TPM says that every person believes not just one, but many lies of the kind that lead to present emotional pain. Each lie can be eliminated with the same process.[11]


In his 2008 book,[18] Fernando Garzon, an associate professor in the Center for Counselling and Family Studies at Liberty University,[19] describes his team's two-year-long outcomes-based case study research project that evaluated TPM. The research team found very clear preliminary results that showed a correlation between TPM treatment and symptom reductions.[20] Garzon wrote that the case studies strongly support the need for randomized comparative or control group studies.[20]

Garzon had conducted preliminary practitioner studies in 2001 which showed promise, concluding that "...outcome-based case studies and randomized clinical trials should proceed on TPM to ascertain whether the therapeutic perception of efficacy displayed in this survey actually has merit..." He also found that a wide variety of people were practicing Theophostic ministry at that time, including pastors, lay counselors, and psychologists. According to Garzon, this raised questions about some practitioners' level of training.[21]

A Kentucky journalist has associated Theophostic Prayer Ministry with Recovered Memory Therapy, an approach now widely discredited after discovery of false memory phenomena[22] on the basis that Theophostic Prayer Ministry also presupposes the possibility of repression or memory inhibition,[23] A critical entry from Ontario Consultants on Religious Tolerance also associates Theophostic ministry with Recovered Memory Therapy, although the article does not identify the aspects of Theophostic Prayer Ministry that merit the assertion. It also claims that Theophostic Prayer Ministry has added beliefs about demonic possession, Satanic influence, direct communication with "Jesus Christ or the Holy Spirit" and "unique concepts about the inner workings of the mind".[24][25] However, Smith himself strongly repudiates Recovered Memory Therapy,[26] and in recent years he has taught that it is counter-productive to pursue or even allow demonic confrontations in a ministry session.[27] However, in his Basic Training Seminar Manual (and in each of the training videos), Smith warns strongly against making any suggestions that might affect the actual content of a memory,[28] and he lists ten ways in which TPM differs from RMT.[29] Nevertheless, once a core belief about self has been identified through the memory (not in the memory per se), Smith does "invite the Lord" to speak truth to the ministry recipient concerning that belief.[30]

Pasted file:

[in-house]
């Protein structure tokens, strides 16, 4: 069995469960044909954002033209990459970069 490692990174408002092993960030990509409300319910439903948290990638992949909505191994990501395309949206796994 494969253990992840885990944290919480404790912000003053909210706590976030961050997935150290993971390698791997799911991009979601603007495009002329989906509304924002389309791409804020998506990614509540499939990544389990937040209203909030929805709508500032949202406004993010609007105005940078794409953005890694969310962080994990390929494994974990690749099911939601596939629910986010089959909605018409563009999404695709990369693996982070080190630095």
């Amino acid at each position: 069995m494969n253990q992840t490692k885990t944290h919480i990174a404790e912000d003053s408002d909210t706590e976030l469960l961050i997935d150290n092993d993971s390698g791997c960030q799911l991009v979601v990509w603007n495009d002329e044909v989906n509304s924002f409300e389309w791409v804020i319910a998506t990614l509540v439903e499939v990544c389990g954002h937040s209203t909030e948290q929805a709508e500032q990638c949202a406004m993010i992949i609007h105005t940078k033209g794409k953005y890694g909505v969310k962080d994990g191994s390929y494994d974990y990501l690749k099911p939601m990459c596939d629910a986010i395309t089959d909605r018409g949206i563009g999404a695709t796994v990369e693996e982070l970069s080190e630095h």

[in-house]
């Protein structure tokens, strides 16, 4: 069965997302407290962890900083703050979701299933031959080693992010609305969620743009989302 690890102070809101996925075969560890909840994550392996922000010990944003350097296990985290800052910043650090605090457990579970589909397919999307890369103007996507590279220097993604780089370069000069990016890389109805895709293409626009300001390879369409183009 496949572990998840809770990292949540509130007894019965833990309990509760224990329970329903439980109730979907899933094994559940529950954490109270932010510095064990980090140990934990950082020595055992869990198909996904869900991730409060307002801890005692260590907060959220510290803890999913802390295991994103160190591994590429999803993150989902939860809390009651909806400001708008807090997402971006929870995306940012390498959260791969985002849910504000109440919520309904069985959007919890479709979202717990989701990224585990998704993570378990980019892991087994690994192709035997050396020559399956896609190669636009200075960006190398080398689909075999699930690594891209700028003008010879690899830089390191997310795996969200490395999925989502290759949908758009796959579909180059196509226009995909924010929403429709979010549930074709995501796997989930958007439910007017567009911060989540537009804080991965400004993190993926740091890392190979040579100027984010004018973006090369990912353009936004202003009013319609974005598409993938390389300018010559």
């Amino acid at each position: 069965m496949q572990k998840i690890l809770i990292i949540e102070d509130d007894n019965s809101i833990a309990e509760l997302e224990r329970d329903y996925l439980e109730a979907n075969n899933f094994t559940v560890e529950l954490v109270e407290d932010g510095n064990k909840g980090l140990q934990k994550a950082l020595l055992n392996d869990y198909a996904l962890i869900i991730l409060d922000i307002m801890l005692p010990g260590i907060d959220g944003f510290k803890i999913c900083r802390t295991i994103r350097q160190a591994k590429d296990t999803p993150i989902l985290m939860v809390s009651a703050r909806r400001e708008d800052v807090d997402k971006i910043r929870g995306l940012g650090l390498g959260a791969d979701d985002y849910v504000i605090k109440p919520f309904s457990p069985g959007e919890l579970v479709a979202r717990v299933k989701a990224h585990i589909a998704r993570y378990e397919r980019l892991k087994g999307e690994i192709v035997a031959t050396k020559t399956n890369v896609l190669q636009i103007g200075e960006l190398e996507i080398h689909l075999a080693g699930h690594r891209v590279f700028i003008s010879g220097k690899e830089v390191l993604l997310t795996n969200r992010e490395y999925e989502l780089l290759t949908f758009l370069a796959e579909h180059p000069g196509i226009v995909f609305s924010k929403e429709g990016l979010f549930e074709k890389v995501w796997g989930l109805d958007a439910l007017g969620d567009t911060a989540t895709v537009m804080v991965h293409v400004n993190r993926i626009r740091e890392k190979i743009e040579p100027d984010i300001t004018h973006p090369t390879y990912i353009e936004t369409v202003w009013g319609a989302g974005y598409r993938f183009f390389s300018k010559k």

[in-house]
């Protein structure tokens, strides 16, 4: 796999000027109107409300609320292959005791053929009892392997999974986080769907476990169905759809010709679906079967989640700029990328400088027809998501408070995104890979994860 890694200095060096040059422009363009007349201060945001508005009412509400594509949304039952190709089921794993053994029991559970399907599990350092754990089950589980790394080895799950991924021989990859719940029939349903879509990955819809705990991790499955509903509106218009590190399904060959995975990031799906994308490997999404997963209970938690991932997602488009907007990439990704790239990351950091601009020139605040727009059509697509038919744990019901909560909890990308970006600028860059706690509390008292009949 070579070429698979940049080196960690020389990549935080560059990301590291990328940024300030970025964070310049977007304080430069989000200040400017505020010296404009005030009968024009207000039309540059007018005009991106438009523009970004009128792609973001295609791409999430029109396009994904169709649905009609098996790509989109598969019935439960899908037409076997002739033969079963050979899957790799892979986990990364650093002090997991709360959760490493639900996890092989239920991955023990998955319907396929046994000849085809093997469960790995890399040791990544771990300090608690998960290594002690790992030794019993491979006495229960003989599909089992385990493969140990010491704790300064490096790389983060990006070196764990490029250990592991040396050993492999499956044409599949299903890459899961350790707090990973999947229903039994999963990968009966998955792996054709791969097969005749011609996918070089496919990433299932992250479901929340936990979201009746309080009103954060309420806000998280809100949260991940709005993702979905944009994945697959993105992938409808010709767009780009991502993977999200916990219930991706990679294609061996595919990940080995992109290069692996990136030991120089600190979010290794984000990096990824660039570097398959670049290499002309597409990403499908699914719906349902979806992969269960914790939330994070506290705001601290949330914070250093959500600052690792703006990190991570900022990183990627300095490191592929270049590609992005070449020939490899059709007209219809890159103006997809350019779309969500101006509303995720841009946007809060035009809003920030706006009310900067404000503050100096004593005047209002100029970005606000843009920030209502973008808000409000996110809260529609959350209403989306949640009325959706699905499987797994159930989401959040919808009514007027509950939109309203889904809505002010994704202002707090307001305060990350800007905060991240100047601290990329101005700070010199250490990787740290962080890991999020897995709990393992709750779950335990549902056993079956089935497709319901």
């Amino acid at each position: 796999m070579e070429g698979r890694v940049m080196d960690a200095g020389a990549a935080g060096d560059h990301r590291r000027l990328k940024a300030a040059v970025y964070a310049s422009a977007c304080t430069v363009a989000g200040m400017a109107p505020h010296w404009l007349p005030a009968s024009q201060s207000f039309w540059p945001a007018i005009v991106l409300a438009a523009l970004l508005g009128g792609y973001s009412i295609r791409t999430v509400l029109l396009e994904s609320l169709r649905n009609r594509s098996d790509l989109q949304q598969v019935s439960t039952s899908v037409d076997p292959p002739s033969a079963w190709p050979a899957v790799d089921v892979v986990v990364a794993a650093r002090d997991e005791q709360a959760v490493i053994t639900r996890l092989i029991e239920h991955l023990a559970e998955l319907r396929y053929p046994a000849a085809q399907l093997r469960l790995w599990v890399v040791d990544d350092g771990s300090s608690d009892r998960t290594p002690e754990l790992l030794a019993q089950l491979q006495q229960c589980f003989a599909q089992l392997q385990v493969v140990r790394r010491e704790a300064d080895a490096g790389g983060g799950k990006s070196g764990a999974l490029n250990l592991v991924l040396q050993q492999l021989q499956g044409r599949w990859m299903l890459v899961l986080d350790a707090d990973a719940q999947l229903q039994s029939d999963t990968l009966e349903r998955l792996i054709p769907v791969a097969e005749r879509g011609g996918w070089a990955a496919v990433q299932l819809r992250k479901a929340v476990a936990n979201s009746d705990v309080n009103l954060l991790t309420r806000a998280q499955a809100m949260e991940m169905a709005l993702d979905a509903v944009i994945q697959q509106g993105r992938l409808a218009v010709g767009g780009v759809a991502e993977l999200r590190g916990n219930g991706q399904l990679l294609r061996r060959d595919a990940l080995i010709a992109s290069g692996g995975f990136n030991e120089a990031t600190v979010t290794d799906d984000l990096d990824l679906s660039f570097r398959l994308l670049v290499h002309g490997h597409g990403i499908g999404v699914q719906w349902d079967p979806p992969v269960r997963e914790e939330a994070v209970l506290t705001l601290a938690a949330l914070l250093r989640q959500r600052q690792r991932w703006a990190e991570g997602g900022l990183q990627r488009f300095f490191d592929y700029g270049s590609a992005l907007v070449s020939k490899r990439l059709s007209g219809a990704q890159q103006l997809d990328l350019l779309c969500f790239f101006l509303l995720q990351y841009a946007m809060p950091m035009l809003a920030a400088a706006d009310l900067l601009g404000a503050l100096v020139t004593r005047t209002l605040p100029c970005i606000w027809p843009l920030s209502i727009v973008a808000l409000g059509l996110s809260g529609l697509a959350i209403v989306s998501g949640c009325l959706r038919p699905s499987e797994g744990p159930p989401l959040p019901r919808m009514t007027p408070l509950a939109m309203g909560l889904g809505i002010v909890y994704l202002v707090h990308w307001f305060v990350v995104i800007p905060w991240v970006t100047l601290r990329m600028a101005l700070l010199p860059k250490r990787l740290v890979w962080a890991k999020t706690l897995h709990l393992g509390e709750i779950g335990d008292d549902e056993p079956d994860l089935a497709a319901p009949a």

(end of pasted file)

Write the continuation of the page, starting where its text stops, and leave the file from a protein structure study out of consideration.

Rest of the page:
In an article about TPM in the Christian Research Journal,[11] Elliot Miller said that to accuse TPM of practicing recovered memory therapy and visualization is to betray ignorance or bias against TPM that refuses to be corrected by clear and consistent facts.

A Christian psychologist, David Entwistle, has expressed concerns with its practice: "TPM follows in the lineage of 'healing of memory' techniques, though it departs from that lineage in a number of important respects. Numerous concerns exist surrounding insufficient attempts to ground TPM in biblical concepts; inadequate and often flawed explanations of basic psychological processes; dubious claims about the prevalence of DID, SRA, and demonic activity; estimates of traumatic abuse that exceed empirical findings; and the failure to sufficiently appreciate the possibility of iatrogenic memory contamination".[31]